The stock market has returned more in the first five months of the year than we would expect for a full year. This usually means one of two things: We are ready for a correction or we are in the midst of a significant bull run.
Memorial Day signals the start of summer, which can mean the start of the weakest months on the stock market, depending on the year. The summer doldrums can set in and if Wall Street is quiet and the New Yorkers head off to the Hamptons, then we could have a flat summer. If summer fun includes bad news for crops, such as drought, flooding, fires, all which happened in the last 2 years, then commodities, agriculture in particular could soar which may incur a pullback in the sectors not dependent on weather or dwindling supply.
If the Federal Reserve Board determines Quantitative Easing 3 is no longer needed, then as they stop their bond purchases, not only could bond prices falter, but the equities markets may have the feeling of swimming without a life vest for the first time since 2008.
There are analysts on both sides of the fence: Those who believe we are headed towards a significant correction; and those who believe we are at the infant stages of a bull market. Therefore, the likelihood of a watered down version of the extremes is probably what we are in for. Yes there could be sustainable growth from this point forward, and yes there will be volatility along the way. Therefore, your investment decisions will be based significantly on your time-frame and when you will need the asset you are investing. Long-term investing could add value over the next decade or two despite corrections along the way. Short-term is never a good gamble especially at record market highs.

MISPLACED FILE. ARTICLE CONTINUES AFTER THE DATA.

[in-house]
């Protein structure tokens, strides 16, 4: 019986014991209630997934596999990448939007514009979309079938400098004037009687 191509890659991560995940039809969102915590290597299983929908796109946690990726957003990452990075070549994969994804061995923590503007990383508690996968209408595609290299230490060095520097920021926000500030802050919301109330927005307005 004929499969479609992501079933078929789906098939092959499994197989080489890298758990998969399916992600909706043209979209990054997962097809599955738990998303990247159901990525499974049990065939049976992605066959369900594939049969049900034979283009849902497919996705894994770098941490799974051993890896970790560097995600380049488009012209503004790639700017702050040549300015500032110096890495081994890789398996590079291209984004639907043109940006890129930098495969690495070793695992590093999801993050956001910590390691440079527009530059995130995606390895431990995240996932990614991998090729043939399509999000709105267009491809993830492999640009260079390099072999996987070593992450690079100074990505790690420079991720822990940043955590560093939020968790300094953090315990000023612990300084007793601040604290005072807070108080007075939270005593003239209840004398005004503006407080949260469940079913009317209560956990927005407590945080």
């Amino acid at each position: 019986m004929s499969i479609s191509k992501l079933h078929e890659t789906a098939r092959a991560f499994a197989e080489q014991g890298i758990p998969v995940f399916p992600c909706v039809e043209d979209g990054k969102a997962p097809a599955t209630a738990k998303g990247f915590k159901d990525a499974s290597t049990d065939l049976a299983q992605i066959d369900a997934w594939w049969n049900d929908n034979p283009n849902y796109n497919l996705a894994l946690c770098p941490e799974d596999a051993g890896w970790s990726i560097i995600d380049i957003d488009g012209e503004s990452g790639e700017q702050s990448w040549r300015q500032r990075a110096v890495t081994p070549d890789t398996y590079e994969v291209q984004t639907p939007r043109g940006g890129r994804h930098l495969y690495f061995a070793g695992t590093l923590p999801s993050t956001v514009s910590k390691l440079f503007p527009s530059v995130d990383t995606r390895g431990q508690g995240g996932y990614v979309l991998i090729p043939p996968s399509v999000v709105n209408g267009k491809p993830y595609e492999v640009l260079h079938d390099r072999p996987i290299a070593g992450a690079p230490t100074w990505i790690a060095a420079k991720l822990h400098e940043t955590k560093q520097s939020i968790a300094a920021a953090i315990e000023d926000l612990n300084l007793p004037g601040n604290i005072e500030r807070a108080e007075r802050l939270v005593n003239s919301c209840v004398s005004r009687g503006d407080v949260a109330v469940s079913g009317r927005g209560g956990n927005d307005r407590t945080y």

The very activity on Wall Street has spurred more optimism, pushing Consumer Confidence up from 68 to 76, an impressive jump. How much of that confidence is coming from investors compared to those looking for employment is yet to be determined. However, the continued momentum is feeding higher consumer confidence and higher stock prices.
Milton Ezrati makes the case for continued growth based largely on two main factors: Stock valuations and equity risk premium. Ezrati states in his recent newsletter that the investor should consider the relationship between stock prices and corporate profits. Current earnings for the S&P 500 equates to an earnings multiple of 16.1, which is well below the average multiple of 19.6 over the prior 20 years.¹
“Another valuation perspective was recently provided by the New York Federal Reserve, which found that the equity-risk premium—the excess return of stocks minus Treasury yields—is hovering near a record-high level, primarily due to historically low interest rates.”¹
In order to give the bears a fair shake I researched the gloomiest forecaster of all, Nouriel Roubini who indicated at a recent conference that even he “likes stocks for now”. "Markets look happy, but what is going on in the general economy is not," says Roubini. "We are stuck in a two-year boom and bust cycle.”²
Investors will have to determine which side of the fence they are on and review their portfolio for the best opportunities both short and long-term.
Patricia Kummer has been an independent Certified Financial Planner for 26 years and is President of Kummer Financial Strategies, Inc., a Registered Investment Advisor in Highlands Ranch, 3 year Top Wealth Manager 5280. She welcomes your questions at www.kummerfinancial.com or call the economic hotline at 303-683-5800.Any material discussed is meant for informational purposes only and not a substitute for individual advice.